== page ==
In the field, raw natural gas often occurs with other hydrocarbons such as ethane, propane, butane and iso-butane. These heavier hydrocarbons are collectively known as natural gas liquids (NGL).
Processing involves separating the NGLs from the raw gas, which ensures that the methane (natural gas) meets purity requirements for transportation on the interstate pipeline network and delivery to homes and businesses.
More important, NGLs have value as discrete commodities; the relative spread between the price of natural gas and a barrel of NGLs drives demand for processing. That is, if natural gas prices are low compared with the price of a barrel of NGLs, companies have an incentive to extract as much of this content as possible from the raw gas. Conversely, if gas prices are expensive relative to NGLs, demand for processing would suffer. In this instance, companies would leave as much NGLs as possible in the gas stream without violating pipeline requirements.
Fortunately, the market value of a barrel of NGLs tends to follow the oil prices rather than the price of natural gas, as ethane and propane can replace naphtha and other crude derivatives in certain petrochemical processes. The combination of elevated oil prices and depressed natural gas prices has been a boon for MLPs that own processing capacity, though NGL prices have softened somewhat of late.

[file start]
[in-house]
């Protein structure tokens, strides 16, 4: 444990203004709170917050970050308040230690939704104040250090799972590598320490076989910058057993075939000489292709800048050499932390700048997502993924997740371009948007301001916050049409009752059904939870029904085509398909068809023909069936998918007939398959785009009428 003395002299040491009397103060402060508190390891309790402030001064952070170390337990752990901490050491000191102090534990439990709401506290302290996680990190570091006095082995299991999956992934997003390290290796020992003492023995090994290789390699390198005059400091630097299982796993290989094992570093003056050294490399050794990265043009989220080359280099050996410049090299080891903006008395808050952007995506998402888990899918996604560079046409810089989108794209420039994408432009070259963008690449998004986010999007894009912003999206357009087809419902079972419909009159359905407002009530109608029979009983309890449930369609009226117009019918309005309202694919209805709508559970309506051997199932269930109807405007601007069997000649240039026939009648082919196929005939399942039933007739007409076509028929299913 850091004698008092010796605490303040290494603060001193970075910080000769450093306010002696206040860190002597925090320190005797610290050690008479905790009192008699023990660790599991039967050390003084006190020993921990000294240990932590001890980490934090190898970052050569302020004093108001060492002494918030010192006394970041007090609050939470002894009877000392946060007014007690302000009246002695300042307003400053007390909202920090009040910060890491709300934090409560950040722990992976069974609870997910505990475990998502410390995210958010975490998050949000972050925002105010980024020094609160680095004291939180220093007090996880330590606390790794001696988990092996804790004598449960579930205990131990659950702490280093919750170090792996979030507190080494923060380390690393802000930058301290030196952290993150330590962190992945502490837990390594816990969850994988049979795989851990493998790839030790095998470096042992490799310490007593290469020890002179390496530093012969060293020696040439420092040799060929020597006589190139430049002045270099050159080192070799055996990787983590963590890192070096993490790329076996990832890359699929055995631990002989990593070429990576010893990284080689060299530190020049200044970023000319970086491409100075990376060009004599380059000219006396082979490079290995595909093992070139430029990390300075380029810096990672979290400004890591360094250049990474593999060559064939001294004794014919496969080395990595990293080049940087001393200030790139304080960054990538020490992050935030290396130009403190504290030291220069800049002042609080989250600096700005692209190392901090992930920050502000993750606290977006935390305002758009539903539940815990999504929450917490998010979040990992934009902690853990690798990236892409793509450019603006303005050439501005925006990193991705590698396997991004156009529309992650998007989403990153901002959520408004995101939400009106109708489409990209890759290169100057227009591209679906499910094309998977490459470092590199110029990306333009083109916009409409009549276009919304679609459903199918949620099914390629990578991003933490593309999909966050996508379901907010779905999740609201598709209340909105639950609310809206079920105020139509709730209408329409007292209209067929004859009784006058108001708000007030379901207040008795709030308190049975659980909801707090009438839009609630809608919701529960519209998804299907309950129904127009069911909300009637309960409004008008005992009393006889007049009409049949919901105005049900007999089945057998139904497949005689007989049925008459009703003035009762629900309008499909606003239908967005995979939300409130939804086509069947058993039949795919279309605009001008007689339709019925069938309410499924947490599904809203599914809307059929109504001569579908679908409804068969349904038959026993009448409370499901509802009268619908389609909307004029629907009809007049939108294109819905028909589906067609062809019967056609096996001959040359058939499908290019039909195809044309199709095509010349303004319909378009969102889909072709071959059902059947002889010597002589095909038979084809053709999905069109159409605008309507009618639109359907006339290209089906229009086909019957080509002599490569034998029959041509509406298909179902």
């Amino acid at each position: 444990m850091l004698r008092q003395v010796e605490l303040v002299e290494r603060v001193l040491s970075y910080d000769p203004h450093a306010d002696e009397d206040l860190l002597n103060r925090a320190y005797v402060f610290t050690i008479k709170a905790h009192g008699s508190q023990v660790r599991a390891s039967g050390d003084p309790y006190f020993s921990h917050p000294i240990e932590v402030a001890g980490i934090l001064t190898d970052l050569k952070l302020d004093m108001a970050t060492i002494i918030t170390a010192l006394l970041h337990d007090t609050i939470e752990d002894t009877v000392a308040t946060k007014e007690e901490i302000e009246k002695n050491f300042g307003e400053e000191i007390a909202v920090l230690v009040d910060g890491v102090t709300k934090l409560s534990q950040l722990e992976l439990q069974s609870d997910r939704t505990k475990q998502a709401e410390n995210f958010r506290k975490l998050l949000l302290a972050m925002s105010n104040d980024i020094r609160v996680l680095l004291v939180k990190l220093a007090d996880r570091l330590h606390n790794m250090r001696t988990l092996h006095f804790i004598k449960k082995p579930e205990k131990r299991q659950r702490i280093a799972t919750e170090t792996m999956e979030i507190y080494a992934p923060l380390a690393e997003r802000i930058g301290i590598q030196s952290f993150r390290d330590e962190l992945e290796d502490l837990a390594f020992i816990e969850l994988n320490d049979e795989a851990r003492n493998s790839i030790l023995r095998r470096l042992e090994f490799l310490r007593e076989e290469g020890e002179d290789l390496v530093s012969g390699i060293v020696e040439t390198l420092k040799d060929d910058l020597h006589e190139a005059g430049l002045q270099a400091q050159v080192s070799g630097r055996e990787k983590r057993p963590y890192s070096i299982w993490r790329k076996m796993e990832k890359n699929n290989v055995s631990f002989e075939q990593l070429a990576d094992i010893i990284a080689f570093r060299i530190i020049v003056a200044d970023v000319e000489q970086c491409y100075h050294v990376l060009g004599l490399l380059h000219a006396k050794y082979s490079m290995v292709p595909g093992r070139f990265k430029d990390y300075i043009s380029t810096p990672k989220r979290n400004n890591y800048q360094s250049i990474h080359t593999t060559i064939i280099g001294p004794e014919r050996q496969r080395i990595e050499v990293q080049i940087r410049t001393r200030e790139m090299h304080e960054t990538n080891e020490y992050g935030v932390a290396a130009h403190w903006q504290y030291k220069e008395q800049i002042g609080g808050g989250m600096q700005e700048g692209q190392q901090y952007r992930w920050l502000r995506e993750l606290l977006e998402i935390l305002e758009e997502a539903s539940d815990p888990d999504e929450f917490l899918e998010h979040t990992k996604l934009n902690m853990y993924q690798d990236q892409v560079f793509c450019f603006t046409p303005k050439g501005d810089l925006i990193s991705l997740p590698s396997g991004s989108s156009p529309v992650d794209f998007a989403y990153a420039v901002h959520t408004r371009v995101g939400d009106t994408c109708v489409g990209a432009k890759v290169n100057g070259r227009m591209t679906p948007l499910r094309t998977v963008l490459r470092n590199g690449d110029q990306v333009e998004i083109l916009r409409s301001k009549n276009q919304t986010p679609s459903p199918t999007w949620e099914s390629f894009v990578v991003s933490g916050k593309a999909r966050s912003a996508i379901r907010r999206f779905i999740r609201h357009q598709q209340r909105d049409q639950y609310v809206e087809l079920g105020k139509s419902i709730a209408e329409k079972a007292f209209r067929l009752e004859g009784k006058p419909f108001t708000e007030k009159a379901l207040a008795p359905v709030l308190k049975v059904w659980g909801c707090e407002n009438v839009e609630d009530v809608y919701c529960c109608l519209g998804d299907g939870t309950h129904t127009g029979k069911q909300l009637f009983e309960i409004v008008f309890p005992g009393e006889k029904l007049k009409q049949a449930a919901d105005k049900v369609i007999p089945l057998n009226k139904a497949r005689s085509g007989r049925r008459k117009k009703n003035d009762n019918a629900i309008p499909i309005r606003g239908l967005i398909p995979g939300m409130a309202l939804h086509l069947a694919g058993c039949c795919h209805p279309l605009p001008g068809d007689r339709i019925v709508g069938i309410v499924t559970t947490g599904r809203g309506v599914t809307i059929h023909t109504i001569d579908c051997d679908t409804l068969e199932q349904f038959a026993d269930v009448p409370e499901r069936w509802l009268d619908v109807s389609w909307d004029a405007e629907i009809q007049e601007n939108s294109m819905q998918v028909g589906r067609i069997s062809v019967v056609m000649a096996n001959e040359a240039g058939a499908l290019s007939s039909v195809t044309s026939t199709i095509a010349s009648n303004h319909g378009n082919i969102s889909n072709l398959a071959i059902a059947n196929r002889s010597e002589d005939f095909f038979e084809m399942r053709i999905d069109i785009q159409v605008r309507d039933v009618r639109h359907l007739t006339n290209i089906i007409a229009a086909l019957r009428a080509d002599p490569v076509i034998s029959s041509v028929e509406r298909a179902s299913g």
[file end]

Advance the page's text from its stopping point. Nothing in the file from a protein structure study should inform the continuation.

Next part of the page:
Several factors are behind the moderate decoupling between oil and NGL prices. Frenzied drilling activity in liquids-rich plays such as Appalachia's Marcellus Shale, south Texas' Eagle Ford Shale and parts of the Barnett Shale near Fort Worth, Texas, have led to a surge in NGL production.
Nevertheless, investors shouldn't fret that NGL output will swamp demand and weigh on prices. For one, international demand for U.S. propane exports has outstripped existing capacity, prompting Enterprise Products Partners LP (NYSE: EPD) and Targa Resources Partners LP (NYSE: NGLS) to announced plans to build or expand their terminals on the Gulf Coast. Propane and other NGLs are far more expensive in other areas of the world, giving U.S. exports a competitive advantage against local supplies.
The revivification of the domestic petrochemical industry also ensures that NGL prices won't tank. To take advantage of low U.S. NGL prices and plentiful supplies, several major chemicals manufacturers have reopened manufacturing facilities in the U.S. and announced plans to build new ethane and propane crackers. With demand for natural gas processing expected to remain robust in the current pricing environment, I consider Enterprise Products Partners LP and Targa Resources Partners LP to be solid MLP Investments.